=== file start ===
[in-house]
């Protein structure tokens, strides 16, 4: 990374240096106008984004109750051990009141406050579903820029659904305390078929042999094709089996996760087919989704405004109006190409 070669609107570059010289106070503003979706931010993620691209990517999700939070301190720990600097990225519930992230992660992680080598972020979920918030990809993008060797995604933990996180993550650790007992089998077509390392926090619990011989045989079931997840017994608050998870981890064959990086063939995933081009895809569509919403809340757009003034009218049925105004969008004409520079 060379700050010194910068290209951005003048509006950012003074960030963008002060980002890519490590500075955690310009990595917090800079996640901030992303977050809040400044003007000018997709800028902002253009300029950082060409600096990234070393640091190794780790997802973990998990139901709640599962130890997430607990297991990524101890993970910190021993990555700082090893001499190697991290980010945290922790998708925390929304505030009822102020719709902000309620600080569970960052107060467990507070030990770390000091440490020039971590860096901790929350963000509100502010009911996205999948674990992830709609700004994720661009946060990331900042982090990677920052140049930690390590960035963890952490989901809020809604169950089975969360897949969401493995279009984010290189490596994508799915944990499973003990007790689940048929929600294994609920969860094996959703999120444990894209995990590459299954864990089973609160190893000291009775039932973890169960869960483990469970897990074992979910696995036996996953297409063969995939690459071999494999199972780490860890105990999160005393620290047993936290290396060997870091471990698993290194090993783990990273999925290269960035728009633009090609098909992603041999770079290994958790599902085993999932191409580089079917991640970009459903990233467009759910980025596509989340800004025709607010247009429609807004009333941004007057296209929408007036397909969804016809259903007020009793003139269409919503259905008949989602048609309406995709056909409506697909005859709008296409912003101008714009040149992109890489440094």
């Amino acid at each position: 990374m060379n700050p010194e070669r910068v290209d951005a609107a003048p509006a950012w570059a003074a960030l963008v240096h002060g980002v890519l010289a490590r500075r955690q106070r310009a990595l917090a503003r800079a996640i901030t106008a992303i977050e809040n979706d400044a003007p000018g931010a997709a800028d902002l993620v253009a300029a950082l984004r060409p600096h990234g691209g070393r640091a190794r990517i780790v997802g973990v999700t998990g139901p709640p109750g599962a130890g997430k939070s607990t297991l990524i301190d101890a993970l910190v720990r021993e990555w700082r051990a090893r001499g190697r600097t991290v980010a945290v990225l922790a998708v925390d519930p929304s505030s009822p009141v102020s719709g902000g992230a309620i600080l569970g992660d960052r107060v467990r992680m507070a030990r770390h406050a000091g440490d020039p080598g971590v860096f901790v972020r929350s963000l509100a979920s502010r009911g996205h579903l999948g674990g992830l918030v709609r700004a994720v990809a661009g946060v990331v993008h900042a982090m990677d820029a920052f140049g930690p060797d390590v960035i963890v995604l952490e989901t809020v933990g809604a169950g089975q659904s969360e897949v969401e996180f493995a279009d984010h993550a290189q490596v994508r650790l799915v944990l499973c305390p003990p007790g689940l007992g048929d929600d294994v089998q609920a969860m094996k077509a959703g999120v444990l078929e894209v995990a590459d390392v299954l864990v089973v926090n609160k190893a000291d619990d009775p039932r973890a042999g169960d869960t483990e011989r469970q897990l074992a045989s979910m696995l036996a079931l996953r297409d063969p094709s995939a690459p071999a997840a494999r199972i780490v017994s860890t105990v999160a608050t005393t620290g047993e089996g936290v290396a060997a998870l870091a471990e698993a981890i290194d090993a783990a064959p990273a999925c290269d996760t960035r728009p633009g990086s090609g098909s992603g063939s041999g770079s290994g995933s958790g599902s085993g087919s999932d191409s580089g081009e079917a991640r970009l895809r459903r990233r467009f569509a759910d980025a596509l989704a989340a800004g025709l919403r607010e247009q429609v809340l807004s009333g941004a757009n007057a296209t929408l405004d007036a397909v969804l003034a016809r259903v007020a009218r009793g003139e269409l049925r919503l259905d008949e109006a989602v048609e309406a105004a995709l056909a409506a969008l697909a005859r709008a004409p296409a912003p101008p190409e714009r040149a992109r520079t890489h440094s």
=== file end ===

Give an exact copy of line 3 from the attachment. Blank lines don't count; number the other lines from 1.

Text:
């Amino acid at each position: 990374m060379n700050p010194e070669r910068v290209d951005a609107a003048p509006a950012w570059a003074a960030l963008v240096h002060g980002v890519l010289a490590r500075r955690q106070r310009a990595l917090a503003r800079a996640i901030t106008a992303i977050e809040n979706d400044a003007p000018g931010a997709a800028d902002l993620v253009a300029a950082l984004r060409p600096h990234g691209g070393r640091a190794r990517i780790v997802g973990v999700t998990g139901p709640p109750g599962a130890g997430k939070s607990t297991l990524i301190d101890a993970l910190v720990r021993e990555w700082r051990a090893r001499g190697r600097t991290v980010a945290v990225l922790a998708v925390d519930p929304s505030s009822p009141v102020s719709g902000g992230a309620i600080l569970g992660d960052r107060v467990r992680m507070a030990r770390h406050a000091g440490d020039p080598g971590v860096f901790v972020r929350s963000l509100a979920s502010r009911g996205h579903l999948g674990g992830l918030v709609r700004a994720v990809a661009g946060v990331v993008h900042a982090m990677d820029a920052f140049g930690p060797d390590v960035i963890v995604l952490e989901t809020v933990g809604a169950g089975q659904s969360e897949v969401e996180f493995a279009d984010h993550a290189q490596v994508r650790l799915v944990l499973c305390p003990p007790g689940l007992g048929d929600d294994v089998q609920a969860m094996k077509a959703g999120v444990l078929e894209v995990a590459d390392v299954l864990v089973v926090n609160k190893a000291d619990d009775p039932r973890a042999g169960d869960t483990e011989r469970q897990l074992a045989s979910m696995l036996a079931l996953r297409d063969p094709s995939a690459p071999a997840a494999r199972i780490v017994s860890t105990v999160a608050t005393t620290g047993e089996g936290v290396a060997a998870l870091a471990e698993a981890i290194d090993a783990a064959p990273a999925c290269d996760t960035r728009p633009g990086s090609g098909s992603g063939s041999g770079s290994g995933s958790g599902s085993g087919s999932d191409s580089g081009e079917a991640r970009l895809r459903r990233r467009f569509a759910d980025a596509l989704a989340a800004g025709l919403r607010e247009q429609v809340l807004s009333g941004a757009n007057a296209t929408l405004d007036a397909v969804l003034a016809r259903v007020a009218r009793g003139e269409l049925r919503l259905d008949e109006a989602v048609e309406a105004a995709l056909a409506a969008l697909a005859r709008a004409p296409a912003p101008p190409e714009r040149a992109r520079t890489h440094s």